Many growth capital investments take the form of significant minority investments. Unlike a traditional buyout or a traditional VC investment, there is no one form of documents that is commonly used in these circumstances. Some deals may structurally resemble a late stage VC investment whereas others may have many of the same features as a typical buyout, including funding via non-convertible loan notes. Much will come down to the negotiating position of the parties at the time but it will also be influenced by the private equity investor’s experience of minority investing; not all investors are entirely familiar with the dynamics of having less than a controlling interest and so seek contractual control rights whereas others rely to a greater extent on the strength of the relationship with management and forego many of their traditional protective rights.

Where control rights are sought they will generally be accompanied by the power to step in if things go wrong and to force an exit if one doesn’t otherwise occur within an agreed investment window (say, five years from the initial investment). There is often a friction here, particularly when the other shareholder is a strong and successful founder who has developed the business from an early stage. The investor will not want to jeopardise or unduly concern that person, who is often one of the key factors behind the investment case, but at the same time often cannot invest significant amounts without control rights and rights ultimately to realise its investment.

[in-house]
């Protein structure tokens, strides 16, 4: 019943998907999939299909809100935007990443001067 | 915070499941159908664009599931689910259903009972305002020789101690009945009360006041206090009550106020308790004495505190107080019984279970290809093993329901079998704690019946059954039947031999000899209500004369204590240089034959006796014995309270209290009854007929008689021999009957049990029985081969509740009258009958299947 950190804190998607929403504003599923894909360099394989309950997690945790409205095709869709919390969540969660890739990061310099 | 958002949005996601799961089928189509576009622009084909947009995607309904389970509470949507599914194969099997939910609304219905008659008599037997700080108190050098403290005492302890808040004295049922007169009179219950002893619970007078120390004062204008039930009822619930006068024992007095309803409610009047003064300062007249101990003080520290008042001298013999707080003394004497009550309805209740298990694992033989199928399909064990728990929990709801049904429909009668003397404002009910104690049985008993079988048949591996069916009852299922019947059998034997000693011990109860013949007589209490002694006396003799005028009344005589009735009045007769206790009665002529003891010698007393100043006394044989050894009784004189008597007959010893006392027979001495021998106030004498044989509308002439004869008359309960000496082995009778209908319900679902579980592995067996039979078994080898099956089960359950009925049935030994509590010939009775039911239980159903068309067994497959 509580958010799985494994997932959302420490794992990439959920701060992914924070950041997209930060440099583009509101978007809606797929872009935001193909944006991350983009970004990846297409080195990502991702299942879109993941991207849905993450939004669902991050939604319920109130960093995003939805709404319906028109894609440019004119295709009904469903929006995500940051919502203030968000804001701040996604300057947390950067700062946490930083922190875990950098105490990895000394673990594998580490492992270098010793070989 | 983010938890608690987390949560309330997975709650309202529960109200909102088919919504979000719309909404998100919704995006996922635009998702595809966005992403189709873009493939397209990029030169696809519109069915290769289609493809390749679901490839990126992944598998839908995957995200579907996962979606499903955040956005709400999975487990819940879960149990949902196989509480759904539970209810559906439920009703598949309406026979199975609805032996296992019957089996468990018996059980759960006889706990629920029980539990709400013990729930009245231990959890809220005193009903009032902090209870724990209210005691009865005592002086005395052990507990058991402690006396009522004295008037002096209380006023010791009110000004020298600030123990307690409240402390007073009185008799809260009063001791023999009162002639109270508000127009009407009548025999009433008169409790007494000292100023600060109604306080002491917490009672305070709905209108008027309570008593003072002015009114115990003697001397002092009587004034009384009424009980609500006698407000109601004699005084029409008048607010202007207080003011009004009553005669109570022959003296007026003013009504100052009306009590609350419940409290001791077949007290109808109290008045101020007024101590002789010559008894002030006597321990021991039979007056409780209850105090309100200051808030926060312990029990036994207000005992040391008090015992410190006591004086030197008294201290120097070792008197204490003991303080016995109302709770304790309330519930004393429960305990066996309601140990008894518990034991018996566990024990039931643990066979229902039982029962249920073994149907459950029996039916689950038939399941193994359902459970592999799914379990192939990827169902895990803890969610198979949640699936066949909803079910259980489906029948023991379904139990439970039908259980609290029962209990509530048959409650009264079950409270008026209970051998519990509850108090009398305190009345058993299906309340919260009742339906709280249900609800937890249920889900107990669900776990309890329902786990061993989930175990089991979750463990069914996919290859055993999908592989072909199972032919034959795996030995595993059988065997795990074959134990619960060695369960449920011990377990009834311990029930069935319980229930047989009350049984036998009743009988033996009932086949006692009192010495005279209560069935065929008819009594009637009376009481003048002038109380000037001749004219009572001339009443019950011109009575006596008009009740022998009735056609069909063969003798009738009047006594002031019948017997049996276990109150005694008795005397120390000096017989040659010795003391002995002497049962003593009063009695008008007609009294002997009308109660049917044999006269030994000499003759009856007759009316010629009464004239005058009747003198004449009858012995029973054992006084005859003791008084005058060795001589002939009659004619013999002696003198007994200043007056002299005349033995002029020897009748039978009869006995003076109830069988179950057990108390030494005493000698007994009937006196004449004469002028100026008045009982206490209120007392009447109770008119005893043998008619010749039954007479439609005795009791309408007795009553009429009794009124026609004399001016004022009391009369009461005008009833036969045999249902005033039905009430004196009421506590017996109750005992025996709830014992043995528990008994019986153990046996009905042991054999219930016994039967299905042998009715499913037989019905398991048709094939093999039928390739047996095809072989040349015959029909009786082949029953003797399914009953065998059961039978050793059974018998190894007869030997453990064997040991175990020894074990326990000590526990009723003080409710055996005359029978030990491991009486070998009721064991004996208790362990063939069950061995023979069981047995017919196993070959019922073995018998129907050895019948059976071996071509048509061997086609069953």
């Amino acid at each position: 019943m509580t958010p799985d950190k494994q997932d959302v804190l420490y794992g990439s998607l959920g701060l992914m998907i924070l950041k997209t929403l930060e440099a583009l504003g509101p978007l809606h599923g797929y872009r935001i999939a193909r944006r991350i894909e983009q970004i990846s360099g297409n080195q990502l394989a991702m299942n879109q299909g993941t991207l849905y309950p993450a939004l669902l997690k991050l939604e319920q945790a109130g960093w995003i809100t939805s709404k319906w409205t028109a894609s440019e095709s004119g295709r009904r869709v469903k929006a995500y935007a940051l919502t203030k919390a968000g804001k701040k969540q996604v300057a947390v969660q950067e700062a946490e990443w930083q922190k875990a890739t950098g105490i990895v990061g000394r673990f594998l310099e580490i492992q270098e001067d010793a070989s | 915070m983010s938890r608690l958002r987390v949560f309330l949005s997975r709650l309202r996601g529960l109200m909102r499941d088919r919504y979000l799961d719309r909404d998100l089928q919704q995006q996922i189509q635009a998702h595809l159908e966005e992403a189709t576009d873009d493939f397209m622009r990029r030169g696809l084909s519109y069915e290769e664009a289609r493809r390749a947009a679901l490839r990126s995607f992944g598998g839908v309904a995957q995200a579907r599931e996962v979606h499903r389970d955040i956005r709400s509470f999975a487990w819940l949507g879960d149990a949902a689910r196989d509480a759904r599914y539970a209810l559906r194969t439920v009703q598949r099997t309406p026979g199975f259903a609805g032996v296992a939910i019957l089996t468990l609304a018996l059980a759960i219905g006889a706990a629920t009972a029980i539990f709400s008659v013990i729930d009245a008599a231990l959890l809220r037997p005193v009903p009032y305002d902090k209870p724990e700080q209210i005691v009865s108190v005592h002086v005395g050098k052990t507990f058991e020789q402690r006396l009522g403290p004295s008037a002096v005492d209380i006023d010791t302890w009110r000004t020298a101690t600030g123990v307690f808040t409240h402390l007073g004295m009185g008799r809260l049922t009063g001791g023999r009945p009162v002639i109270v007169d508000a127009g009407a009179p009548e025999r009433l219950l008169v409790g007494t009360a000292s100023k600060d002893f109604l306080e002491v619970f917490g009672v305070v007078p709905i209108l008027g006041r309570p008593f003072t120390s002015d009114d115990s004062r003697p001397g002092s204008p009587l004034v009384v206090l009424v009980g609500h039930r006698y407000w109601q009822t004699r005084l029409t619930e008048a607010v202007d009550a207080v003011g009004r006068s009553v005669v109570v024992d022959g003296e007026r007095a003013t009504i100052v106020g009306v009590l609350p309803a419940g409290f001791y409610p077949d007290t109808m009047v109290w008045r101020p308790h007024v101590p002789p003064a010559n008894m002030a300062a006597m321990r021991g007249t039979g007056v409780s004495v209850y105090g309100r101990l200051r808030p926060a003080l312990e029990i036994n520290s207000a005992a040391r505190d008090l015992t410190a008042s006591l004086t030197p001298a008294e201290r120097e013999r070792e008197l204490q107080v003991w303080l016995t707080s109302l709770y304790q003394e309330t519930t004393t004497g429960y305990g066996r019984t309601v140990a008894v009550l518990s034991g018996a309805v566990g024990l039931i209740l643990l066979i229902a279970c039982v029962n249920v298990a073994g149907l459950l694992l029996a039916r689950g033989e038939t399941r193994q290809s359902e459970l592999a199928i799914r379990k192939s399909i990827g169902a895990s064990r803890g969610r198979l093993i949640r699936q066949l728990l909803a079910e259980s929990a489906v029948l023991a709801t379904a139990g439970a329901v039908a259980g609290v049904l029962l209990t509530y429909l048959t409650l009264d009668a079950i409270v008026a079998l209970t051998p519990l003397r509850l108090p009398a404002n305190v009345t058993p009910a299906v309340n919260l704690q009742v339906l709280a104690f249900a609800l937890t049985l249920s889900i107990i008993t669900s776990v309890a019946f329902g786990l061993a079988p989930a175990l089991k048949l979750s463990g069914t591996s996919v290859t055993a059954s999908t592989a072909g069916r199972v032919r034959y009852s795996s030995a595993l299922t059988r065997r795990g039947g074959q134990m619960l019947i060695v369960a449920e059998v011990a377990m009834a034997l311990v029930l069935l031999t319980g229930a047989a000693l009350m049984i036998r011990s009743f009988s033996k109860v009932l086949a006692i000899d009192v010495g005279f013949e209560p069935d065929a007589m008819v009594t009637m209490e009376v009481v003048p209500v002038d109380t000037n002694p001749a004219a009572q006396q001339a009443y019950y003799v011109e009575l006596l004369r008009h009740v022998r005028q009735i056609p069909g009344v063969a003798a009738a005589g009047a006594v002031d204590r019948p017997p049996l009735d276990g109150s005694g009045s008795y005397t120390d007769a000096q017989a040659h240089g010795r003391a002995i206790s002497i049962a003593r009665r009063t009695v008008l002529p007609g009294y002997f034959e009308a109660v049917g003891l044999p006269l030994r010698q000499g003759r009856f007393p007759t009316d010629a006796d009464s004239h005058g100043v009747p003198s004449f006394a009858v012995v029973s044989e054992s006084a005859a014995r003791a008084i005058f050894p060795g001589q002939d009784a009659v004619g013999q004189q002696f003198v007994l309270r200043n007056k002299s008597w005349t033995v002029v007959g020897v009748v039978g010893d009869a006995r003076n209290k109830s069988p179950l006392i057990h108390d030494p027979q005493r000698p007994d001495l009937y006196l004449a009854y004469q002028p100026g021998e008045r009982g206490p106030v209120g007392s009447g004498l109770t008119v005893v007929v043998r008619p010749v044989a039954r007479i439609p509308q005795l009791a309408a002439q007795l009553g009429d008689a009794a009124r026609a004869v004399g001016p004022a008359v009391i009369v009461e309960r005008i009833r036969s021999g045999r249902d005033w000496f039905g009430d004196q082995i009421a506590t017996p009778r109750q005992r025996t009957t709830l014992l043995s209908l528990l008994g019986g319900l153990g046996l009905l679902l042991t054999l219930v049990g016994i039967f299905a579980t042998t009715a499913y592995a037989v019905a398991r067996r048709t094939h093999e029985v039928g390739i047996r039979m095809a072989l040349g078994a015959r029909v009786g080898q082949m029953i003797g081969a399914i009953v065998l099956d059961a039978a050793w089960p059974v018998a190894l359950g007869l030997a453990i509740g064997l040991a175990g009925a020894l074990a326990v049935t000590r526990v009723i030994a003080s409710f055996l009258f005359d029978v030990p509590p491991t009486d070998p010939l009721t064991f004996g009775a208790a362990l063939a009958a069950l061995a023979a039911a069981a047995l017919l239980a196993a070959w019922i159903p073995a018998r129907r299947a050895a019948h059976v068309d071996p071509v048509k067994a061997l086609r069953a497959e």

From a legal perspective, care needs to be taken with such matters and the parties need to ensure that they are clear what will happen if there is a falling out between the key stakeholders and what will happen if the founder ceases to be actively involved in the business. Any compulsory transfer provisions over the founder’s equity will likely be the key area of debate, but equally important are any ongoing shareholder protections and board rights for the founder if he or she transitions into a passive rather than an active role. If these are not dealt with adequately and, in particular, if the founder has the right to operational input and veto rights once in a passive role (rather than simply structural protections), the business itself is at risk of being hamstrung and badly damaged by the lack of clarity in decision making that may entail.